My bike was running strong and the new rubber on the rear gave me an extra measure of confidence that helped me to enjoy the ride. When I got about 100 miles north of Portland a blessed event graced my day when the rain stopped! It was still overcast and gloomy, but the road was drying up and I found myself increasing my pace until I reached my normal cruising speed of 78 mph. Before long it was time to make a gas stop and after all that coffee it was a wonder that I got as far as I did without stopping.

I rolled into the gas station and stayed just long enough to fill the bike and empty me and then I felt it. The rain had caught up to me. I revved up the bike and blasted out onto the highway in an effort to outrun Mother Nature, up through the gears, 1st, 2nd, 3rd, all the way to 6th gear and 85 mph. We were motoring along at a fast clip and success was to be our reward. Finally Saoirse and I got out in front of the storm.

The fellas at the Harley shop told me not to worry about seeing any cops once I got north of Bangor. That is just the kind of travel advice that I like to hear. Having burned up a lot of gas, I thought that it would be prudent to fill up before I reached the Canadian border. A little lunch wouldn't hurt either, so I turned into the sleepy little hamlet of Orono. This is the town that time passed by. Pat's Pizza was the only game in town and hunger is good sauce, so Pat's it was. Being a New Yorker I am always suspicious of pizza in far away places and Pat's was quartered in an old diner. Needless to say, I did not order the pizza, opting instead for a Greek salad which was really fantastic! Now I was ready to roll. As I began to put on my helmet it happened. First one then 2 then one after another rain drops were again falling all over me and my lovely dry road. Like Frankenstein in an old movie the storm was stalking me. I had to run, or all the way to the border and beyond get caught again. I arrived in Fredericton later that day, harried, tired and relieved that Frankenstein didn't catch me again.

July 25, 2008, Fredericton, New Brunswick

"Towring in gallant fame Scotland me mountain hame, high may your proud standards gloriously wave. Land of the shining river, land of my high endeavor, land of my heart forever, Scotland the Brave." The melody swirled from the pipes of the St. Andrews Society of Fredericton Pipes and Drums. Marching six abreast with 30 pipers and 20 drummers, the band was a formidable group indeed. As they proceeded up Queen Street to City Hall there was no doubt that people in Fredericton would be eating haggis that night, but I would not be one of them. The short parade signaled the beginning of the Highland Games for the weekend. With Mayor Mc- Tavish's (no, not Mayor McCheese!) proclamation and the raising of the Scottish flag over City Hall the weekend belonged to the Scots.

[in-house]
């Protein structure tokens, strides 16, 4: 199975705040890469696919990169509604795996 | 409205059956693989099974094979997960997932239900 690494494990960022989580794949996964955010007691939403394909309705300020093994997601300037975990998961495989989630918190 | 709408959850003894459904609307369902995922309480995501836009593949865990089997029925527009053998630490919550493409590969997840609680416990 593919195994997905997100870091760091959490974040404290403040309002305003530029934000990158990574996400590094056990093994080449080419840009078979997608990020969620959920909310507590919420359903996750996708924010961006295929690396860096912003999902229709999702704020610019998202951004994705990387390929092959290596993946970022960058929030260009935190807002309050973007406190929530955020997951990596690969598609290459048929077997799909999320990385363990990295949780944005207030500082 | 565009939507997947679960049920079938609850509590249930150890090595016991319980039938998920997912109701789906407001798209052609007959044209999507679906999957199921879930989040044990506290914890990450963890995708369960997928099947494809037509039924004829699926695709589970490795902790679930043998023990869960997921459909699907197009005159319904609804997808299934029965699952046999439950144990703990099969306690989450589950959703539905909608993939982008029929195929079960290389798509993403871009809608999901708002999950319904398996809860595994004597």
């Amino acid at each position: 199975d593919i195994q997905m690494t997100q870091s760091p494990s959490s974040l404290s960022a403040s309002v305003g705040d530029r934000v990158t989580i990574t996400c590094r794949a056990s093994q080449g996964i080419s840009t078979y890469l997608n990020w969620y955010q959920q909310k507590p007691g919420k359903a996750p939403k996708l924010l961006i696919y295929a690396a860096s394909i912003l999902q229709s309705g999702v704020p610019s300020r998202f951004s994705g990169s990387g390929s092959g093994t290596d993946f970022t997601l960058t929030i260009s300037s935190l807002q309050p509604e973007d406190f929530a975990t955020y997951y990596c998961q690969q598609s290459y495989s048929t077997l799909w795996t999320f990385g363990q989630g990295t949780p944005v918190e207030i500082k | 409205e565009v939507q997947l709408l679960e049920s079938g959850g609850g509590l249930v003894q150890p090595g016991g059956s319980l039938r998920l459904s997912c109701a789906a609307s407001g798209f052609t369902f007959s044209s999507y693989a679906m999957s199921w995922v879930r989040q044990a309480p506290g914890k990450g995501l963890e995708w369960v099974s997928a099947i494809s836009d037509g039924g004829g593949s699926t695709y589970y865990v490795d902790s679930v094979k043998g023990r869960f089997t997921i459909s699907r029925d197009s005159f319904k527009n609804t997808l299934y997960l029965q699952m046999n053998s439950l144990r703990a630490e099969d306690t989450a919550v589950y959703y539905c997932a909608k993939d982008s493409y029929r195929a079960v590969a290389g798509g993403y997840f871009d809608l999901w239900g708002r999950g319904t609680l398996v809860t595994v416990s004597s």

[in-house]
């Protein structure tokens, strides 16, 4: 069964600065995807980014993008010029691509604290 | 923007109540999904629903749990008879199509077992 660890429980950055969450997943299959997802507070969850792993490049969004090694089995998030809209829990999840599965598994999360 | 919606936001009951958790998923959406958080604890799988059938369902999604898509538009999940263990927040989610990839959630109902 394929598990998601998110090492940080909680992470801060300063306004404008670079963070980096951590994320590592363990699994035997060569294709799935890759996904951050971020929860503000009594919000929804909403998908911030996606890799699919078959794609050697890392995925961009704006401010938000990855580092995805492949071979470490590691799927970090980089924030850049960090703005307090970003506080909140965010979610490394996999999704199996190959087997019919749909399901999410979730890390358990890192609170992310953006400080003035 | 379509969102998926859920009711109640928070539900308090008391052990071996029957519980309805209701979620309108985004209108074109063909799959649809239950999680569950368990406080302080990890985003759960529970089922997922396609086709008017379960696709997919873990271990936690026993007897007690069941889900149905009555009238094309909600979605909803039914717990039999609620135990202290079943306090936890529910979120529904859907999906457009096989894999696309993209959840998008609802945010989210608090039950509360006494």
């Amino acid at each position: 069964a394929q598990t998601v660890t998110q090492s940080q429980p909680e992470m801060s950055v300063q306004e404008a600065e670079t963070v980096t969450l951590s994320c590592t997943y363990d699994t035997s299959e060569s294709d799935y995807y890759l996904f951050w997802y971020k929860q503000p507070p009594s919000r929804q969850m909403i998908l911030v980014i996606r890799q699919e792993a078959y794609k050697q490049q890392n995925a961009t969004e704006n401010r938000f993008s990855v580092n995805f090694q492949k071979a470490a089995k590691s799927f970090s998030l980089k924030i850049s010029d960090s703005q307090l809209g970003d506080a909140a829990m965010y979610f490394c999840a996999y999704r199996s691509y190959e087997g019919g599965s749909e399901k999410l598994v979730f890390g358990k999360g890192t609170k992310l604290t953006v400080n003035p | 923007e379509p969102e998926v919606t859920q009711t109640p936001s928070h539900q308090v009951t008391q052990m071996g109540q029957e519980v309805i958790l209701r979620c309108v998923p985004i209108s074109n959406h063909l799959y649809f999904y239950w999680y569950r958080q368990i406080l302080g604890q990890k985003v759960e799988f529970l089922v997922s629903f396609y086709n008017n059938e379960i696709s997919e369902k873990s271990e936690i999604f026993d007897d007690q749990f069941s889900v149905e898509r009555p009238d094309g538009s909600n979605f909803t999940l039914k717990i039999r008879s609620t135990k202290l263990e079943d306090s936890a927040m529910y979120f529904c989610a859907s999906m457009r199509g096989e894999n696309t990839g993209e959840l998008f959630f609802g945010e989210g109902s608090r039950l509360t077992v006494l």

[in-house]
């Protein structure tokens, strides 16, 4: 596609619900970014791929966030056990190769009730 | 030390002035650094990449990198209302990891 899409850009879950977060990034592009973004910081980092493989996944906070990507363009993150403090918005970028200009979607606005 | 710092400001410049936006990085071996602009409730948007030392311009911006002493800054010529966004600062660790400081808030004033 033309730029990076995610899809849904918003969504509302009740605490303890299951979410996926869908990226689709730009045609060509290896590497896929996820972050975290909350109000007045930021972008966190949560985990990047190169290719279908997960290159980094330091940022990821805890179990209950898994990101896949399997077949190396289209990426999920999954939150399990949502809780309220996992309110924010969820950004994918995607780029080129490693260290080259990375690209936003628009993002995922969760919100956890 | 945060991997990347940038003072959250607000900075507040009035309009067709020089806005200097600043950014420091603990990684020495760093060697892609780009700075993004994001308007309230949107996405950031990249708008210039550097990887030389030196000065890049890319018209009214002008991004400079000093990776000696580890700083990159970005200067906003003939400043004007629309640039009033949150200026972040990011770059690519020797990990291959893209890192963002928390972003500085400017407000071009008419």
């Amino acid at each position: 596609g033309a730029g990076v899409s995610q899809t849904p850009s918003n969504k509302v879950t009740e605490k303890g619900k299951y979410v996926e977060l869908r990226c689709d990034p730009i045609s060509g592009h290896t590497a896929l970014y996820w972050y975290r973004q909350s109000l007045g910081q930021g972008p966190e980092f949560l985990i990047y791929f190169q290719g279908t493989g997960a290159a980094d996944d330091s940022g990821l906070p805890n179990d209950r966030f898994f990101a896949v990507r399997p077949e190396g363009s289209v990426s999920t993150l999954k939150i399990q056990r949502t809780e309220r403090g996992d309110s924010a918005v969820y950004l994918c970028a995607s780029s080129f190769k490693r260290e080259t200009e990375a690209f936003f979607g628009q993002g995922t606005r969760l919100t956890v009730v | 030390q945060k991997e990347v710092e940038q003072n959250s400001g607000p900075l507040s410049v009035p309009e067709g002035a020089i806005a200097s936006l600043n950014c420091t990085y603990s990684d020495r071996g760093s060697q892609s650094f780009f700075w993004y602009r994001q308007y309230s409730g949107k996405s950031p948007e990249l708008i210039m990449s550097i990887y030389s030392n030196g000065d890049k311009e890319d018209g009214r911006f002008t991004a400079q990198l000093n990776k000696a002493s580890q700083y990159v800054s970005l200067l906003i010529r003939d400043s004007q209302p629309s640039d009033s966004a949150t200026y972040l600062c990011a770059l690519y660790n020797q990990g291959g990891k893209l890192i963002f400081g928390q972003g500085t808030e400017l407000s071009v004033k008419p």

The rain never really did let up, it was always right over my shoulder but what the hell, and I was on vacation. As morning broke on Friday I began to think of the day ahead, it was a blah kind of day and that suit ed me just fine because I didn't have to do any real riding, just a putt around town to get here and there. Grabbing my knee socks and flashes I dressed my legs first, then on with my combat boots, next I grabbed a black Harley t-shirt from my bag and finally reaching into my bag I found my kilt. Funny thing about wearing a kilt, it is one of the last things that you put on when dressing. Now you should know that I do not usually dress this way when I'm riding my motorcycle but this is the Highland Games after all so form follows function.

Following the ceremony at City Hall I made my way over to the venue for the games, Old Government House. The gates would not open for a few hours but no one stopped me from walking in. As I strolled the grounds watching people erecting tents and setting up stages, I happened upon a collection of logs which had been stripped of their bark and placed atop two other logs to keep them off the ground. Then it dawned on me, these were the cabers. They looked huge and they had been marinating in rain water for at least 3 days so they were heavier than ever. How was I going to toss one of these things I thought? They looked like medieval weapons of war! In for a penny, in for a pound, I would just do it and that's all there was to it. I began to question my judgment in regards to my participation in the games. The thing is, I told a lot of people that I would be competing so there was no backing down now. The morning was hours away so I decided to get a bite to eat and cross that bridge when I came to it. Throwing my leg over Saoirse I adjusted my kilt and rumbled away, perhaps I'll go for oysters.

Happy Trails, Shevy.